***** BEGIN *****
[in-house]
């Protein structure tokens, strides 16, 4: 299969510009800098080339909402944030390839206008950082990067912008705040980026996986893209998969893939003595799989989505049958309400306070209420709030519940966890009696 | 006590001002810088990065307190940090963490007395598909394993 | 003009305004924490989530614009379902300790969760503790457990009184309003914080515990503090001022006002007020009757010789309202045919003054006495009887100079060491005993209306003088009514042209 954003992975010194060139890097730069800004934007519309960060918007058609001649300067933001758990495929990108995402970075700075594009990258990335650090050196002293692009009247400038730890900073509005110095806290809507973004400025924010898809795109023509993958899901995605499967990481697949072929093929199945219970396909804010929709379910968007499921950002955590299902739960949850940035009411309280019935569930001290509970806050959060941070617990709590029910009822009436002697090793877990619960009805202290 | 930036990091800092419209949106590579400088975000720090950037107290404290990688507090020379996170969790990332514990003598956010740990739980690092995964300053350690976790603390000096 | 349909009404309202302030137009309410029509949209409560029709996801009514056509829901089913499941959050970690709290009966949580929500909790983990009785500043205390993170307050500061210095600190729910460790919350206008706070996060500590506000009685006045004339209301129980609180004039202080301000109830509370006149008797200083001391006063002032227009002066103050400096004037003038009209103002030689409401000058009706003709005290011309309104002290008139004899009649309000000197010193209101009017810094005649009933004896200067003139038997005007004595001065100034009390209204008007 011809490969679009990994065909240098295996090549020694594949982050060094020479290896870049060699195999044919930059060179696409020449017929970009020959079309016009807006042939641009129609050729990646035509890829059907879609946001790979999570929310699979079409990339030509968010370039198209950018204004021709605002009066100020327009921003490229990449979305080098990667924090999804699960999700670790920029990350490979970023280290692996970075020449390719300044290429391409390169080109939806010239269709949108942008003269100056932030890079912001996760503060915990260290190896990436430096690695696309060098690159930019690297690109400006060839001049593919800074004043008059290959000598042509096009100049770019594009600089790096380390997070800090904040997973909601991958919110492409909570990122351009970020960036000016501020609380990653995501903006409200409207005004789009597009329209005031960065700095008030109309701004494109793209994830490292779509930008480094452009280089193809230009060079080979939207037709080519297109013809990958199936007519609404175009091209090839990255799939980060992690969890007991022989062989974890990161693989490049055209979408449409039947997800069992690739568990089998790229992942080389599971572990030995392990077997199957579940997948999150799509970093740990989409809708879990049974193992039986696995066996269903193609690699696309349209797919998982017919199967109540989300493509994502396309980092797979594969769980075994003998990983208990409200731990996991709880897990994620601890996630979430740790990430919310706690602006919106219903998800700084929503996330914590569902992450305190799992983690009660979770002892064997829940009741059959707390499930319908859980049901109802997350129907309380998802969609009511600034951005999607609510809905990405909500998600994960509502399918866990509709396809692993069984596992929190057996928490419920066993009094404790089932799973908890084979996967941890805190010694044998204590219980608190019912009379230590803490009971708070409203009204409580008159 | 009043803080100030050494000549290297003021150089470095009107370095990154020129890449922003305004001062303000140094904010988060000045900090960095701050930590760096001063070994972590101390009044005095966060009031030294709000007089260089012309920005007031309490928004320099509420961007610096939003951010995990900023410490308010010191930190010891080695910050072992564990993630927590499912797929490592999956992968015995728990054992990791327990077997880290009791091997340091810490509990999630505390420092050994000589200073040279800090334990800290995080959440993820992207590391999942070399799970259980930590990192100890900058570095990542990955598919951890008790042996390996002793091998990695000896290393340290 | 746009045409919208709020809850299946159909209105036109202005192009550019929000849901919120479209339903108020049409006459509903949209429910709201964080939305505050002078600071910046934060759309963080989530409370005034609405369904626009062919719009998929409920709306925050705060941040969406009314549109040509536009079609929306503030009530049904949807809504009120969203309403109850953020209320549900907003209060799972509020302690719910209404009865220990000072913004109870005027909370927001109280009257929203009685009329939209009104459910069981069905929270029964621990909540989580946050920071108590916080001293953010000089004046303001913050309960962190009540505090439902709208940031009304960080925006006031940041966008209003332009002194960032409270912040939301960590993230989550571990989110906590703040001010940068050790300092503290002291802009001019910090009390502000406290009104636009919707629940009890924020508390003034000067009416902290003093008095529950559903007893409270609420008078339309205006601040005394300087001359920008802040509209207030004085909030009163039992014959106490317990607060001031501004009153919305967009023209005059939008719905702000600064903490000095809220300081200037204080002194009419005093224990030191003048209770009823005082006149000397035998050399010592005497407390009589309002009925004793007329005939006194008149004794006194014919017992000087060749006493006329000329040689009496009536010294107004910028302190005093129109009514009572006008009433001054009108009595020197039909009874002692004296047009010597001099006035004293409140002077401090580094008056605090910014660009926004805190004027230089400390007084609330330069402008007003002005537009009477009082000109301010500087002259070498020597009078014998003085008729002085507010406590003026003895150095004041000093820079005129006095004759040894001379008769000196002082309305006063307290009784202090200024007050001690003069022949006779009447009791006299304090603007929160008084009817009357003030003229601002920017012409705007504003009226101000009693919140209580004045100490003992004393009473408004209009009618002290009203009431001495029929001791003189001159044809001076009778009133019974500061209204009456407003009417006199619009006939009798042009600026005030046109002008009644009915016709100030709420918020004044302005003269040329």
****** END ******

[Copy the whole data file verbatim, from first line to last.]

[in-house]
């Protein structure tokens, strides 16, 4: 299969510009800098080339909402944030390839206008950082990067912008705040980026996986893209998969893939003595799989989505049958309400306070209420709030519940966890009696 | 006590001002810088990065307190940090963490007395598909394993 | 003009305004924490989530614009379902300790969760503790457990009184309003914080515990503090001022006002007020009757010789309202045919003054006495009887100079060491005993209306003088009514042209 954003992975010194060139890097730069800004934007519309960060918007058609001649300067933001758990495929990108995402970075700075594009990258990335650090050196002293692009009247400038730890900073509005110095806290809507973004400025924010898809795109023509993958899901995605499967990481697949072929093929199945219970396909804010929709379910968007499921950002955590299902739960949850940035009411309280019935569930001290509970806050959060941070617990709590029910009822009436002697090793877990619960009805202290 | 930036990091800092419209949106590579400088975000720090950037107290404290990688507090020379996170969790990332514990003598956010740990739980690092995964300053350690976790603390000096 | 349909009404309202302030137009309410029509949209409560029709996801009514056509829901089913499941959050970690709290009966949580929500909790983990009785500043205390993170307050500061210095600190729910460790919350206008706070996060500590506000009685006045004339209301129980609180004039202080301000109830509370006149008797200083001391006063002032227009002066103050400096004037003038009209103002030689409401000058009706003709005290011309309104002290008139004899009649309000000197010193209101009017810094005649009933004896200067003139038997005007004595001065100034009390209204008007 011809490969679009990994065909240098295996090549020694594949982050060094020479290896870049060699195999044919930059060179696409020449017929970009020959079309016009807006042939641009129609050729990646035509890829059907879609946001790979999570929310699979079409990339030509968010370039198209950018204004021709605002009066100020327009921003490229990449979305080098990667924090999804699960999700670790920029990350490979970023280290692996970075020449390719300044290429391409390169080109939806010239269709949108942008003269100056932030890079912001996760503060915990260290190896990436430096690695696309060098690159930019690297690109400006060839001049593919800074004043008059290959000598042509096009100049770019594009600089790096380390997070800090904040997973909601991958919110492409909570990122351009970020960036000016501020609380990653995501903006409200409207005004789009597009329209005031960065700095008030109309701004494109793209994830490292779509930008480094452009280089193809230009060079080979939207037709080519297109013809990958199936007519609404175009091209090839990255799939980060992690969890007991022989062989974890990161693989490049055209979408449409039947997800069992690739568990089998790229992942080389599971572990030995392990077997199957579940997948999150799509970093740990989409809708879990049974193992039986696995066996269903193609690699696309349209797919998982017919199967109540989300493509994502396309980092797979594969769980075994003998990983208990409200731990996991709880897990994620601890996630979430740790990430919310706690602006919106219903998800700084929503996330914590569902992450305190799992983690009660979770002892064997829940009741059959707390499930319908859980049901109802997350129907309380998802969609009511600034951005999607609510809905990405909500998600994960509502399918866990509709396809692993069984596992929190057996928490419920066993009094404790089932799973908890084979996967941890805190010694044998204590219980608190019912009379230590803490009971708070409203009204409580008159 | 009043803080100030050494000549290297003021150089470095009107370095990154020129890449922003305004001062303000140094904010988060000045900090960095701050930590760096001063070994972590101390009044005095966060009031030294709000007089260089012309920005007031309490928004320099509420961007610096939003951010995990900023410490308010010191930190010891080695910050072992564990993630927590499912797929490592999956992968015995728990054992990791327990077997880290009791091997340091810490509990999630505390420092050994000589200073040279800090334990800290995080959440993820992207590391999942070399799970259980930590990192100890900058570095990542990955598919951890008790042996390996002793091998990695000896290393340290 | 746009045409919208709020809850299946159909209105036109202005192009550019929000849901919120479209339903108020049409006459509903949209429910709201964080939305505050002078600071910046934060759309963080989530409370005034609405369904626009062919719009998929409920709306925050705060941040969406009314549109040509536009079609929306503030009530049904949807809504009120969203309403109850953020209320549900907003209060799972509020302690719910209404009865220990000072913004109870005027909370927001109280009257929203009685009329939209009104459910069981069905929270029964621990909540989580946050920071108590916080001293953010000089004046303001913050309960962190009540505090439902709208940031009304960080925006006031940041966008209003332009002194960032409270912040939301960590993230989550571990989110906590703040001010940068050790300092503290002291802009001019910090009390502000406290009104636009919707629940009890924020508390003034000067009416902290003093008095529950559903007893409270609420008078339309205006601040005394300087001359920008802040509209207030004085909030009163039992014959106490317990607060001031501004009153919305967009023209005059939008719905702000600064903490000095809220300081200037204080002194009419005093224990030191003048209770009823005082006149000397035998050399010592005497407390009589309002009925004793007329005939006194008149004794006194014919017992000087060749006493006329000329040689009496009536010294107004910028302190005093129109009514009572006008009433001054009108009595020197039909009874002692004296047009010597001099006035004293409140002077401090580094008056605090910014660009926004805190004027230089400390007084609330330069402008007003002005537009009477009082000109301010500087002259070498020597009078014998003085008729002085507010406590003026003895150095004041000093820079005129006095004759040894001379008769000196002082309305006063307290009784202090200024007050001690003069022949006779009447009791006299304090603007929160008084009817009357003030003229601002920017012409705007504003009226101000009693919140209580004045100490003992004393009473408004209009009618002290009203009431001495029929001791003189001159044809001076009778009133019974500061209204009456407003009417006199619009006939009798042009600026005030046109002008009644009915016709100030709420918020004044302005003269040329």